Thanks for the reply, so you have specified the universe is not expanding for this to hold - is this necessary? My thoughts were that if the universe is expanding and isotropic and homogeneous - net gravitational attractions would still be equal in all directions and so no actual motion of the galaxies with respect to one another would occur, although there would in this case be apparent motion as a pose to the case if the universe is not expanding when there would not be.But either way, any red-shift would solely be a consequence of the universe expansion. However I think this assume that the expansion is also perfectly in line with the cosmological principle.
  7. Jan 13, 2013 #6


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    To elaborate on what ImaLooser said, the question of whether the universe is "homogeneous" depends on what spatial scale you consider. The universe is homogeneous on the largest spatial scales, meaning that if you took a giant "ice cream scoop" of matter from one place in the universe, and compared it to another sample taken from another place using that same scoop, these two samples would look roughly the same (in terms of mean density and overall amount of matter within the scoop). This is true provided your ice cream scoop is big enough: larger than the scale of galaxy clusters.

    However, if your ice cream scoop were too small, you'd find that the two scoops might differ quite drastically in matter distribution. This is because the universe is fairly inhomogenous on small scales. You look and you see a galaxy cluster "over here", and a giant void with no galaxies "over there." Clearly, there are dramatic variations in the density of matter on these scales.

    In the very early universe, all the matter was in the form of a very smooth (i.e. mostly homogeneous) gas with some mean density. However, the gas was not perfectly homogenous. There were tiny fluctuations in the density. Maybe the gas was slightly over-dense "here", and slightly under-dense "there." These variations were the key to why there is structure in the universe today, because they grew under their own gravity to form gravitationally-bound structures (stars, galaxies, and clusters of galaxies). If there had been no such variations, then all the matter in the universe would still be in the form of a smooth, featureless gas today, and we wouldn't exist. Anyway, the peaks in the density distribution of matter are the places where there are now clusters of galaxies: the largest gravitationally-bound structures in the universe. On scales smaller than this, things are quite inhomogeneous, and the velocity of objects relative to each other is a result of local conditions e.g. since there is inhomogeneity, maybe locally there is some large central mass concentration whose gravity is affecting everything else, like the Great Attractor, or the central cD galaxy in a cluster. Galaxies in a cluster are bound to each other, meaning none will escape, but they buzz around the centre of the cluster like bees in a bee hive, interacting gravitationally in complex ways. So, for an astronomer in one of those galaxies, the other ones in his local universe would probably have a statistically pretty random distribution of Doppler shifts, since he is looking on a spatial scale where things are gravitationally-bound, and so the peculiar motions of those galaxies dominate over the Hubble flow. This is true in our Local Group: the Andromeda galaxy is blueshifted. This is what I was talking about when I referred to peculiar motions, and it is probably the case in both the static and non-static universe scenarios.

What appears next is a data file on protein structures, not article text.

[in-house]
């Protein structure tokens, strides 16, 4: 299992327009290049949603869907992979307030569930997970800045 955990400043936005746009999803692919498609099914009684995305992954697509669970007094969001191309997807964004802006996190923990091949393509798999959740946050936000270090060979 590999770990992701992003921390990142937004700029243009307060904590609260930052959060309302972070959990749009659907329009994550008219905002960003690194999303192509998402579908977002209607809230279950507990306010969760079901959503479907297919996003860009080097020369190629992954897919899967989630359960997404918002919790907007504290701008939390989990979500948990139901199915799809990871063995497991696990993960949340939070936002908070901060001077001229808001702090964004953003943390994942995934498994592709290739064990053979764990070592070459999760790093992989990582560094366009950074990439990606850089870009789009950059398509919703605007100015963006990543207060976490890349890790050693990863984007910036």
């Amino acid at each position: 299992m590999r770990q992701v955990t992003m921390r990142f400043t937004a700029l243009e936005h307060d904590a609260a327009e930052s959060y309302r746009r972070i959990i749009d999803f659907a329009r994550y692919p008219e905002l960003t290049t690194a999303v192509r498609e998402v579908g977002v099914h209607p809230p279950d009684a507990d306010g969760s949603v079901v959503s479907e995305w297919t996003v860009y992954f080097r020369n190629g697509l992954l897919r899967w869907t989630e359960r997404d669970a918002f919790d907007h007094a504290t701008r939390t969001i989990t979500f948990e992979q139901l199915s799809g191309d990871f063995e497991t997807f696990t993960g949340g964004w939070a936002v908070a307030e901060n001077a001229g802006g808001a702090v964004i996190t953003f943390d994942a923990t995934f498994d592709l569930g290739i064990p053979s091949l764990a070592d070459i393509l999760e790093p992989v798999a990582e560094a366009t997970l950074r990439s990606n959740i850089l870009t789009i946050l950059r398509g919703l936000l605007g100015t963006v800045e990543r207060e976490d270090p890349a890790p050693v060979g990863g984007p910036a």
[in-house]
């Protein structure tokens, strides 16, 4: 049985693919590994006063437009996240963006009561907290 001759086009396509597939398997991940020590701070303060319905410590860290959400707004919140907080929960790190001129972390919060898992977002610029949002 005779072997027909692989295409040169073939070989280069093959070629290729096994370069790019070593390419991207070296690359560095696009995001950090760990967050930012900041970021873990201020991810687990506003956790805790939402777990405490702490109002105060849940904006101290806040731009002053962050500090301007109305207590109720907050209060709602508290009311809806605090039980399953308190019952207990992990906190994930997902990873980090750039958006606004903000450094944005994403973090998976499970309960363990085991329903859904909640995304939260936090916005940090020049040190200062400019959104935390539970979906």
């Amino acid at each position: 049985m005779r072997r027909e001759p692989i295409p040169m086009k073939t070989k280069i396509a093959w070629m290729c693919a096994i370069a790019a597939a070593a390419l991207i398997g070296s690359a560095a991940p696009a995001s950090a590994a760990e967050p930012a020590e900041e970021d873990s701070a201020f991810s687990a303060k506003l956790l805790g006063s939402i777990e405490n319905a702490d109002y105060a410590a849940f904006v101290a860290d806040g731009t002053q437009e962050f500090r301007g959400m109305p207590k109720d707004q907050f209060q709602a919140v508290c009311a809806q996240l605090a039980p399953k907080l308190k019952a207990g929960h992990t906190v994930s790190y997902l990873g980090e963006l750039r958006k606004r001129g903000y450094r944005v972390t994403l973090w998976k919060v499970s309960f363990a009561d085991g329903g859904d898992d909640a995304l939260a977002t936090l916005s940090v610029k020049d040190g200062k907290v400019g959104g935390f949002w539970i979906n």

I would be willing to believe that, ignoring expansion, peculiar motions would be minimal between extremely large matter structures in the universe (e.g. galaxy superclusters and the great "walls" and "voids" in the sponge-like large-scale structure) due to the large scale homogeneity.
    Last edited: Jan 13, 2013
  8. Jan 24, 2013 #7
    @ Cepheid #2: We have an FAQ about this: https://www.physicsforums.com/showthread.php?t=508610 [Broken]

    I read the above referenced thread referred to in your post here (#2). Not to be picayune, but the following phrase in that thread is not an accurate statement:

    The expansion of the universe was originally discovered by Hubble...

    I think it would be more accurate to state there that:

    The expansion of the universe was predicted by the models developed by de Sitter and LaMaitre, and the data reported by Slipher, Hubble and others indicating a systematic red shift in the spectra of light received from galaxies proportional to their distance from us was accepted as confirming the expansion predicted by these models.

    Anyway, for what its worth.
    Last edited by a moderator: May 6, 2017
  9. Jan 26, 2013 #8

    I don't understand the answers provided relating to these issues:

    A simple reply is that these two proposals/observations are 'backwards'... in other words, the opposite is actually true.

    You are in good company however: Even Einstein at first thought the universe was STATIC!!! Even after HE developed general relativity. It was Hubble's observations that distant galaxies were receding from us in all directions that caused Einstein to rethink his "biggest blunder"....that the universe was actually expanding.

    A homogeneous and isotropic universe expands. That's the basis of the FLRW metric...the distance measure. Isoptropic and homogeneous assumptions mean that there is a uniform gravitational curvature that leads to redshift.

    A SIMPLIFIED way to BEGIN thinking about this classically is to maybe consider that once you start rolling down a hill of steady incline you don't stop....gravity in general keeps you moving along. If friction is high enough,sure you might stop. In the universe, that 'friction' might have been analogous to the attractive force of gravity. But Einsteins initial instinct was wrong: such gravitational attraction is NOT sufficient for a static universe, nor to stop cosmological expansion. As far is is currently known expansion will continue for all time.

    Cephid's second post explains very well how our cosmological model is NOT precise.....the primordial expansion 'gas' was not perfectly smooth...nor is our universe today....but over large enough scales and with the use of fine tuned observation measures in our model, we think the FLRW cosmological model does give accurate predictions.

    The explanations here are pretty good...even without studying all the math:

    Friedmann–Lemaître–Robertson–Walker metric